Making Up for Lost Time, Part Two: Balvenie Distillery

On the same day we visited Aberlour, Sunjay and I penetrated further into beautiful Speyside and took part in Balvenie’s rather-exclusive distillery tour.

Although we were late getting there (ah, the travails of public transport), no one else on our seven or eight person tour seemed to mind — they were all enjoying tea and shortbread in the tasting cottage. How civilized!

We made our way to the malting floor, empty and a bit forlorn as the distillery was in the middle of silent season, but still redolent with the smell of malted barley and rather romantic thanks to its quaint fittings.

The guide allowed us to peer into the kiln where the malted barley dries so nicely. It looked (and smelled!) so inviting I wanted to lie down in it and take a wee nap. Instead I contented myself with a wee taste — nutty and rich, perfect for porridge!

No sleeping in here!

Of all the stills I’ve seen, the Balvenie pot stills are some of the loveliest. Notice the William Grant emblem — a charming logo I’d love to see in future brandings.

No visit to Balvenie would be complete without entering their marvelous cooperage. Simply walking through yards full of casks overwhelmed me with the kind of awe usually reserved for astronomical phenomena.

Witnessing the coopers hard at work putting casks together, taking them apart, repairing others was a privilege and much more riveting than I initially supposed: I could easily have poured myself a dram and whiled away the afternoon watching in fascination.

We ended the visit in the warehouse, which like all whisky warehouses is the sort of place I picture myself being locked in and happily living off fumes and the occasional siphoned spirit for the rest of my days. As at Aberlour, Balvenie offered a “bottle your own” experience from three different casks.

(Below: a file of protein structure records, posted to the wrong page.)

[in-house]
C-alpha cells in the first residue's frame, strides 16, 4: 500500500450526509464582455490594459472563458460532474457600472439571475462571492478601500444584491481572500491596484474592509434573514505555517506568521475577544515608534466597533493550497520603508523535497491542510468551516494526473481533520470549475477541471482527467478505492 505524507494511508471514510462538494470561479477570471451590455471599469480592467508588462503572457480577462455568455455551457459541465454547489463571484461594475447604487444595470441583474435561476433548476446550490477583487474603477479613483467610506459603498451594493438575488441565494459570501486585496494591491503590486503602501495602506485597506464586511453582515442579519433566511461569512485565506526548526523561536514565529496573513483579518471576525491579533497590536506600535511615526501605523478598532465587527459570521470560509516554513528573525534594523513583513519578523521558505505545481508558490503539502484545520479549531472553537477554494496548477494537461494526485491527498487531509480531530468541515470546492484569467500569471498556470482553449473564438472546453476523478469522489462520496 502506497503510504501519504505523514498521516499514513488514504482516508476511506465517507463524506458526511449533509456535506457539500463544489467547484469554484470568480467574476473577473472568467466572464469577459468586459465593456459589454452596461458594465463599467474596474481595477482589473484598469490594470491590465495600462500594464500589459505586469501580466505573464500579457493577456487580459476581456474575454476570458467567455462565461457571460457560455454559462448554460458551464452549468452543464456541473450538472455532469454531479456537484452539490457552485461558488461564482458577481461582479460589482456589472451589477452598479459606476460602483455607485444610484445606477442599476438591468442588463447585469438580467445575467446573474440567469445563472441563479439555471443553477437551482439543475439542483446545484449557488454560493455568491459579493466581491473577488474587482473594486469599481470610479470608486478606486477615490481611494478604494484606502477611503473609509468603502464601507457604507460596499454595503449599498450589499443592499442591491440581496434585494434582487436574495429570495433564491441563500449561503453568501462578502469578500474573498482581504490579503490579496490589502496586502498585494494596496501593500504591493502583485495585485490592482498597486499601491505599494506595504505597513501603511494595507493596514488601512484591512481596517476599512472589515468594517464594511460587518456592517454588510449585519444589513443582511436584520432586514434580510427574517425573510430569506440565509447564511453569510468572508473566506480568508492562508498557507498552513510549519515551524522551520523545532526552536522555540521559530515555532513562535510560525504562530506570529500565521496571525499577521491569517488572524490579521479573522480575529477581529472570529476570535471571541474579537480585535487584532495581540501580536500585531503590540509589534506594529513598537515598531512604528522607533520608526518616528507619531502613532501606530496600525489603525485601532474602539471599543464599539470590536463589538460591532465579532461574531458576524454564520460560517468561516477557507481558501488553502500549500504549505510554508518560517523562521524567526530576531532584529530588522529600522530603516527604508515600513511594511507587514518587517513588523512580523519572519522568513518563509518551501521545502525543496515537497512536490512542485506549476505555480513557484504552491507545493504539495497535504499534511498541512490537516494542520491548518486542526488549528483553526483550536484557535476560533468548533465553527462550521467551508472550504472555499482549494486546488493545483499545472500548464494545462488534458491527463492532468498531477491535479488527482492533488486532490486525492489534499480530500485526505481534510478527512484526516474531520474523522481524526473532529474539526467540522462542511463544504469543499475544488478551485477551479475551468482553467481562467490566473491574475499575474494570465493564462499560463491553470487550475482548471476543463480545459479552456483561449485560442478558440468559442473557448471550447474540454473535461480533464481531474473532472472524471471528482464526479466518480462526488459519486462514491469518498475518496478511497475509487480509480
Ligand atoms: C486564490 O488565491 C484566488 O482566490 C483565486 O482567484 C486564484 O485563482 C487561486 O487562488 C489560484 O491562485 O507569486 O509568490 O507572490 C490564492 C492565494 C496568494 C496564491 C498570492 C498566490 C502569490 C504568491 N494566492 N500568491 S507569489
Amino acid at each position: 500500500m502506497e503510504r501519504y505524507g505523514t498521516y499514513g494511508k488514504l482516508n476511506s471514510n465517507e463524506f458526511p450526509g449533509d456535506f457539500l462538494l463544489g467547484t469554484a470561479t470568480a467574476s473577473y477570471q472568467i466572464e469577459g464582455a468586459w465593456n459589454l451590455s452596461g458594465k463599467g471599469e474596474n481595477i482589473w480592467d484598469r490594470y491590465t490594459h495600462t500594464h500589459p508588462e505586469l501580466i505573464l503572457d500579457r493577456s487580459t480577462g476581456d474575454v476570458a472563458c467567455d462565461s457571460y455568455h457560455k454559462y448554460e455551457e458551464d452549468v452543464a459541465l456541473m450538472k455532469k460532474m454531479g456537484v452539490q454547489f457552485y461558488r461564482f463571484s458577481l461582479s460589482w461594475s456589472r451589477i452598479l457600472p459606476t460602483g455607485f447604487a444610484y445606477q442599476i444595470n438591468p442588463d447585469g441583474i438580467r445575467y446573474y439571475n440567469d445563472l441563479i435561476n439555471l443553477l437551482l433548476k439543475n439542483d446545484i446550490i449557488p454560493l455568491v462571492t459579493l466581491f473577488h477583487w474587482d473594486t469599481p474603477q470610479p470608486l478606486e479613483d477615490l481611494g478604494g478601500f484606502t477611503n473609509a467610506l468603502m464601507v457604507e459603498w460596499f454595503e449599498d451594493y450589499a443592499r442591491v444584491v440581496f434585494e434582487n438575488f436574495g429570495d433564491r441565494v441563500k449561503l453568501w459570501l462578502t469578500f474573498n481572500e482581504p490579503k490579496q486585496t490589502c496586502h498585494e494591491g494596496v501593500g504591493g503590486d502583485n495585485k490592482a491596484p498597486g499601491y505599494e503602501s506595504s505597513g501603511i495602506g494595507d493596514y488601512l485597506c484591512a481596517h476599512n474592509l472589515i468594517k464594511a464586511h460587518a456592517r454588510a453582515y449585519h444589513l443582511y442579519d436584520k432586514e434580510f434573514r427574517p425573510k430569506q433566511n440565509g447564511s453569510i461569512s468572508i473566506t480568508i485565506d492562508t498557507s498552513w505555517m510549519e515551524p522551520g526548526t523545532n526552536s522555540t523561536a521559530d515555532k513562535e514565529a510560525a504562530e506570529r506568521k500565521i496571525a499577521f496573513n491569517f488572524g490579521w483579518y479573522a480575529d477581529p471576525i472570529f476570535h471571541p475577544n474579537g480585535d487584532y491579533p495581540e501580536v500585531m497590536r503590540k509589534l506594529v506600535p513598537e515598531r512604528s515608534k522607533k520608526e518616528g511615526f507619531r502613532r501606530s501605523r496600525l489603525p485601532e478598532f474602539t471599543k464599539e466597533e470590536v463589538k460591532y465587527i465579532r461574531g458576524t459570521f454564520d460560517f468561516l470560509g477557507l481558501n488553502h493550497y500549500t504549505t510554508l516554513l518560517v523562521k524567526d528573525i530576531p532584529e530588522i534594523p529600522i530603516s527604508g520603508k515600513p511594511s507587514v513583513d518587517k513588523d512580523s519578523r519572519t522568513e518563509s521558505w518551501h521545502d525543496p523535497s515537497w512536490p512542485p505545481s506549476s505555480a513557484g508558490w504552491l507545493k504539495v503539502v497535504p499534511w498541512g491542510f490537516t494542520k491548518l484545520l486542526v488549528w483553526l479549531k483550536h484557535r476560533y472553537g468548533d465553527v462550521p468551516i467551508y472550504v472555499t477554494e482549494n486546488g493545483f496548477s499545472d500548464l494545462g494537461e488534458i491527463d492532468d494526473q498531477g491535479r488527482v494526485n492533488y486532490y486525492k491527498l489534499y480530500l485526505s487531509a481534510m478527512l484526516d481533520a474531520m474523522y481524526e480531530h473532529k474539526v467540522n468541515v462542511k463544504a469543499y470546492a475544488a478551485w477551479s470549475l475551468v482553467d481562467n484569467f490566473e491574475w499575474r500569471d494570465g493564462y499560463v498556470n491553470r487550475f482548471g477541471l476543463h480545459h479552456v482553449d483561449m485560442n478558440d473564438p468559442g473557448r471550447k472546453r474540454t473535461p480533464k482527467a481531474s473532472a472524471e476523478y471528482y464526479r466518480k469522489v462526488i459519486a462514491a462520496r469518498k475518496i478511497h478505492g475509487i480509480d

Of course, the visit concluded with a marvelous tasting of five Balvenie expressions: the Doublewood, Signature 12yo, Single Barrel 15yo, Portwood 21yo, and the 30yo. As I’ve already reviewed the first four, I’ll only give my notes for the 30yo here. (Comparing my notes from earlier in the year with those from this last visit is interesting though: it’s nice to see the progression of my palate, however small that progression may be.)

Balvenie 30 yo
Nose: Dark fruits, honey, wet grass, and hay.

Palate: Incredibly complex with dark chocolate and a mocha flavor that was nearly stout-like. Balanced well with vanilla, spice, and plums, hints of icing sugar.

Finish: All I wrote was “goes on forever”.

Having had the privilege to taste a couple of 30yo + Balvenie single cask whiskies earlier in the year, I knew the standard 30yo expression would not disappoint. In fact, the only disappointing thing is that at £335 I am going to have to wait a long time to afford a bottle of my own!

I really enjoyed my visit to the distillery, which is set far off the road behind a somewhat mysterious stand of forest. Although our guide admitted that she was more of a Glenfiddich devotee, she gamely led the tasting with notes from, I believe, master blender David Stewart. My previous enjoyment of Balvenie allowed me to take this tasting a bit casually, quaffing some and sipping some whilst exchanging banter with others on the tour.

As a note to those who want to visit Balvenie, be sure to book your spaces well in advance. The tours are kept deliberately small (a major benefit, in my opinion) and it’s my impression that they fill up quickly during the high season. If you manage to get a spot, I hope you find it as enriching and delightful as I did.